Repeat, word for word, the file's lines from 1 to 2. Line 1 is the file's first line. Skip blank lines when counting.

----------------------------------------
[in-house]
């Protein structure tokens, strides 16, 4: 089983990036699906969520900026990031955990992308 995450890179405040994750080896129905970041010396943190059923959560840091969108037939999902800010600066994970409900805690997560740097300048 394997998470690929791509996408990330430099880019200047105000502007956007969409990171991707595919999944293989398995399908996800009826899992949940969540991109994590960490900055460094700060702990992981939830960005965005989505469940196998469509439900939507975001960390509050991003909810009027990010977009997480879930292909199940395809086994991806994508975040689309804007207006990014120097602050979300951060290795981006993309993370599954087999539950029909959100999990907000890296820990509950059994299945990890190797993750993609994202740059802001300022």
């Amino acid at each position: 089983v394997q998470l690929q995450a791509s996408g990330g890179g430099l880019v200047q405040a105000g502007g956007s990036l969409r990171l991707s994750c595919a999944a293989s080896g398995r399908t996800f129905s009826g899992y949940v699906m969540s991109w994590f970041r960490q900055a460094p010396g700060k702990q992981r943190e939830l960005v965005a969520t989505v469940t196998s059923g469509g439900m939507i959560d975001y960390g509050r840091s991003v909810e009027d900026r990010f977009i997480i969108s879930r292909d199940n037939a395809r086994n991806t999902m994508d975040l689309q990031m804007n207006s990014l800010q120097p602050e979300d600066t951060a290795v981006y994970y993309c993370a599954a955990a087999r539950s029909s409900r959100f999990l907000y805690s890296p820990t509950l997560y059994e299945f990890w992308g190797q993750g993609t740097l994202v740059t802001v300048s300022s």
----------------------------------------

[in-house]
């Protein structure tokens, strides 16, 4: 089983990036699906969520900026990031955990992308 995450890179405040994750080896129905970041010396943190059923959560840091969108037939999902800010600066994970409900805690997560740097300048 394997998470690929791509996408990330430099880019200047105000502007956007969409990171991707595919999944293989398995399908996800009826899992949940969540991109994590960490900055460094700060702990992981939830960005965005989505469940196998469509439900939507975001960390509050991003909810009027990010977009997480879930292909199940395809086994991806994508975040689309804007207006990014120097602050979300951060290795981006993309993370599954087999539950029909959100999990907000890296820990509950059994299945990890190797993750993609994202740059802001300022």